Genetically-Modified Crops
May Harm US Organic Food
By Julie Vorman
WASHINGTON - The rapid adoption of genetically-modified corn, potatoes and soybeans by mainstream American farmers may contaminate organic crops growing in nearby fields, a leading U.S. organic group said Monday.
The threat to organic crops is one of several environmental issues now before a National Academy of Sciences panel that is investigating plants genetically modified to fight off pests.
Green groups and agribusiness are eagerly awaiting the committee's findings this autumn on the risks and benefits of transgenic crops, and how they should be regulated by the federal government.
The panel's work has attracted even more attention since Cornell University researchers last week revealed evidence that pollen from genetically modified Bt corn harmed monarch butterflies.
Bt corn is shorthand for Bacillus thuringiensis, a bacteria found in the soil that is toxic to the European corn borer. U.S. farmers routinely sprayed corn and cotton crops with Bt for three decades to kill the pest until three years ago when scientists added the Bt gene to seeds as a built-in pesticide.
While farm groups contend there is no real difference between traditional plant breeding and genetic manipulation of plants, environmental groups insist that not enough is known about long-term effects.
The Organic Trade Association said drifting pollen from genetically-altered plants may not be a health risk, but it does compromise the quality of premium-priced products that consumers expect to be grown without chemicals or additives.
"Organic agriculture and genetically-modified farming have both been growing rapidly. The collision of the two is inevitable," Katherine DiMatteo, head of the association, told a National Academy of Sciences panel.
"We will probably as an industry begin lobbying for more regulations because this problem is developing so rapidly," she added.
In one instance, corn chips produced by an organic farmer were rejected by a European customer because a trace amount of genetically-modified corn was detected in the chips, DiMatteo said. Scientists later determined that transgenic pollen had drifted from a neighbour's corn fields some six miles away.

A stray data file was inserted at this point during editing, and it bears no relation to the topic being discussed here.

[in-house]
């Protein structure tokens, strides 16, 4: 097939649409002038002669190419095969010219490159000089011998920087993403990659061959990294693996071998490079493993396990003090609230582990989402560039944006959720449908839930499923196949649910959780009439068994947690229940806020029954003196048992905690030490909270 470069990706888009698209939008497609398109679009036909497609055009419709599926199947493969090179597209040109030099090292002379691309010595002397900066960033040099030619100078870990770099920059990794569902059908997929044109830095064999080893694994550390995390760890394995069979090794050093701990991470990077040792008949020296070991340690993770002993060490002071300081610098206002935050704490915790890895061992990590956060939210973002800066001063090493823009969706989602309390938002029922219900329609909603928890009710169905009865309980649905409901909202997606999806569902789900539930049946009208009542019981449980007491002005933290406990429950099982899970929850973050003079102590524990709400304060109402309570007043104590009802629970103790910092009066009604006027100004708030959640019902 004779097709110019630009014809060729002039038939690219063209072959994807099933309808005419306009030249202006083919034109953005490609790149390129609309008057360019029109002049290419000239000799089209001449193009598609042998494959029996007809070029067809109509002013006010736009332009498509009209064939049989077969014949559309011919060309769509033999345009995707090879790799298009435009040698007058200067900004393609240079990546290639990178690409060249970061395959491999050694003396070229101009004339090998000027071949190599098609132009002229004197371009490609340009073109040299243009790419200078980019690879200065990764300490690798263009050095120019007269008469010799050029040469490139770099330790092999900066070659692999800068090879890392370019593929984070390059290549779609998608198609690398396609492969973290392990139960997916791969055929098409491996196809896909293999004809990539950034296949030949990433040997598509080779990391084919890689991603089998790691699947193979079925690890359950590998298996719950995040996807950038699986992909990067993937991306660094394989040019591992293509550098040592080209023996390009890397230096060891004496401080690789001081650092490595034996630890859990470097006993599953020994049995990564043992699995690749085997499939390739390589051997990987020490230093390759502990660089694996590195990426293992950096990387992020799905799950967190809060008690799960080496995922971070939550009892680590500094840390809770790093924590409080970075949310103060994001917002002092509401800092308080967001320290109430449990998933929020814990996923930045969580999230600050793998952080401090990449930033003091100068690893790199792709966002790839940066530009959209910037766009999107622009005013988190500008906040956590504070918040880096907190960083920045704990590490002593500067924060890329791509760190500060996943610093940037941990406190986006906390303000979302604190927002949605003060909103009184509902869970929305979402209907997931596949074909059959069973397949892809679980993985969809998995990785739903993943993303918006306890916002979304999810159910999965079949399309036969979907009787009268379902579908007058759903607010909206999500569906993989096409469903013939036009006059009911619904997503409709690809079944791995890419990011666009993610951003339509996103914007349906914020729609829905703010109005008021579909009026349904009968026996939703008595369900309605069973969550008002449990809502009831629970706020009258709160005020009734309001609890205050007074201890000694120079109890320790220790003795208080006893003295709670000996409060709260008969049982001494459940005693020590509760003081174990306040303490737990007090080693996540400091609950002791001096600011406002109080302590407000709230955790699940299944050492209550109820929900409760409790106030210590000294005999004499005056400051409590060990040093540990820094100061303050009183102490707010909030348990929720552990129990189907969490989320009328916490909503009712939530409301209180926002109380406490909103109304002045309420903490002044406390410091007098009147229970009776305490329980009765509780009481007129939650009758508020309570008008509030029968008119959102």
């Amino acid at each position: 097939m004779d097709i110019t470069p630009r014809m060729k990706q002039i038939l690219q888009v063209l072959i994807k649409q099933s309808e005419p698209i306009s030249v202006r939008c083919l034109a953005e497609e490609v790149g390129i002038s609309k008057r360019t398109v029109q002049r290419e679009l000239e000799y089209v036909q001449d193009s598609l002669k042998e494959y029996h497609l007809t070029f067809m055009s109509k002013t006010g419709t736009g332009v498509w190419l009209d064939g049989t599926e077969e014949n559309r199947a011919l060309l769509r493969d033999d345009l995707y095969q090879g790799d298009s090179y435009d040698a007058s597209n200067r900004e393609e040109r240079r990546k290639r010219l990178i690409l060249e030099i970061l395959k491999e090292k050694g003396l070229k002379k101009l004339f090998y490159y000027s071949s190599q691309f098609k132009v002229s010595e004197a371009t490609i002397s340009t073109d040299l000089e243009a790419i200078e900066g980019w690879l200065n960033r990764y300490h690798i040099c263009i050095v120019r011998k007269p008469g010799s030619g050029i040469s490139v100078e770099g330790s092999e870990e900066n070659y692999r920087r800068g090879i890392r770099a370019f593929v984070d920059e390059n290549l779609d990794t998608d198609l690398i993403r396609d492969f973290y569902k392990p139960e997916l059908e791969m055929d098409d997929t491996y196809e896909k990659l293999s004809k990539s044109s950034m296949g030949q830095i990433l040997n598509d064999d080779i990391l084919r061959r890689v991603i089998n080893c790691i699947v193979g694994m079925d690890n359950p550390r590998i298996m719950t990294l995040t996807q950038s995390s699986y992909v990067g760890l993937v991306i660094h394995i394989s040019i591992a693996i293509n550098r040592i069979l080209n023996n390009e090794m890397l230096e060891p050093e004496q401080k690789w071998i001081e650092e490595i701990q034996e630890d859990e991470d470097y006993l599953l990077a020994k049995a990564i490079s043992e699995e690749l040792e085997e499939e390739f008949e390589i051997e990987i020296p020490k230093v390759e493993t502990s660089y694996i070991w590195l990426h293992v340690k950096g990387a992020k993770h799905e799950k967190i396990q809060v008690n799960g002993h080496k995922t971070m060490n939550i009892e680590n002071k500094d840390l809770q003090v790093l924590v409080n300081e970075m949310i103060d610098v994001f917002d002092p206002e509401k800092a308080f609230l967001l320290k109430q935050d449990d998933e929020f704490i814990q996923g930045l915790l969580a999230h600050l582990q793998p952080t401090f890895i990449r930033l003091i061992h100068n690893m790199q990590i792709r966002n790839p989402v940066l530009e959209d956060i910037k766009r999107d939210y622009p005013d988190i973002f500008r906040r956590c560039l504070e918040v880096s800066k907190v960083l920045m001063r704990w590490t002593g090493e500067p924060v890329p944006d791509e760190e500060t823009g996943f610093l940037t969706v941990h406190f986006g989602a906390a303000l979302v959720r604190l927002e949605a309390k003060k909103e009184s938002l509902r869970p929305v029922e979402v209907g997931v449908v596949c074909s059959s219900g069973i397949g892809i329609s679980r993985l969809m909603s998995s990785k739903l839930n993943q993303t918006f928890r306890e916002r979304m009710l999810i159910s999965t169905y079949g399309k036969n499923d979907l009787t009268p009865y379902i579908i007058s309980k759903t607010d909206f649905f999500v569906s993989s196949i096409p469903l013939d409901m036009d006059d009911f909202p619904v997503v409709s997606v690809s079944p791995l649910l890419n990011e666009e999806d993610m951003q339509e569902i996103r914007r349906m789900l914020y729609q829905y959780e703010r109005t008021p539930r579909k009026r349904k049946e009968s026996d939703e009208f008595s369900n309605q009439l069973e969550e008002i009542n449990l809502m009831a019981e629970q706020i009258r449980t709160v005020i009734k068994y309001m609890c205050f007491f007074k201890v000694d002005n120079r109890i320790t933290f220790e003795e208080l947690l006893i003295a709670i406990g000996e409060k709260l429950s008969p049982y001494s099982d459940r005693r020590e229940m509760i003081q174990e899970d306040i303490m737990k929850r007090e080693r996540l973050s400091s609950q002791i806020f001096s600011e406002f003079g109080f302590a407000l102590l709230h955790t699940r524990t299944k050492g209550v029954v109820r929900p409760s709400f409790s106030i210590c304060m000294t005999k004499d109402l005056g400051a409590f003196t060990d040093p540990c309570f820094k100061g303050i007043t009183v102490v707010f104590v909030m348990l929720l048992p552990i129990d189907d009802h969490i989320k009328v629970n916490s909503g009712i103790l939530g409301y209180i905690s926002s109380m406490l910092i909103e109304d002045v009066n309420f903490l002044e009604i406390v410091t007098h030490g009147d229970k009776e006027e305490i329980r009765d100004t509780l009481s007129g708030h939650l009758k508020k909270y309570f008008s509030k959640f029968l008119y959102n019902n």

"We are struggling right now with what, if any, tolerance level should be accepted," DiMatteo said. The corn chips rejected by the customer were found to have less than 0.1 percent of genetically-modified corn, she said.
Most transgenic crops require farmers to plant buffer zones of conventional crops to prevent accidental drift of pollen.
The organic group represents about 10,000 U.S. organic farmers, most with relatively small operations. More than one-third of the nation's 80 million acres of corn fields are expected to be planted with transgenic crops this year.
The National Corn Growers Association said U.S. growers would lose about $1 billion annually in crops without Bt corn and cotton.
"With corn prices at extremely low levels, every increased dollar of income helps," said Bob Martell, vice president of the corn group. "Growers and farmers are 100 percent behind crops that benefit mankind and the environment. If good science proves that a product does not do that, then they are not interested in growing it."
U.S. farm groups are keenly aware that genetically-modified crops must gain widespread support from consumers to be successful. Biotechnology is expected to be one of the stickiest issues in the upcoming round of world agricultural trade talks, with European Union green groups adamantly opposed to most transgenic crops.
The National Academy of Sciences panel is made up of researchers from six universities, as well as scientists from the California state environmental protection agency and the Environmental Defense Fund. The committee said it would not address philosophical, social or trade issues surrounding genetic engineering.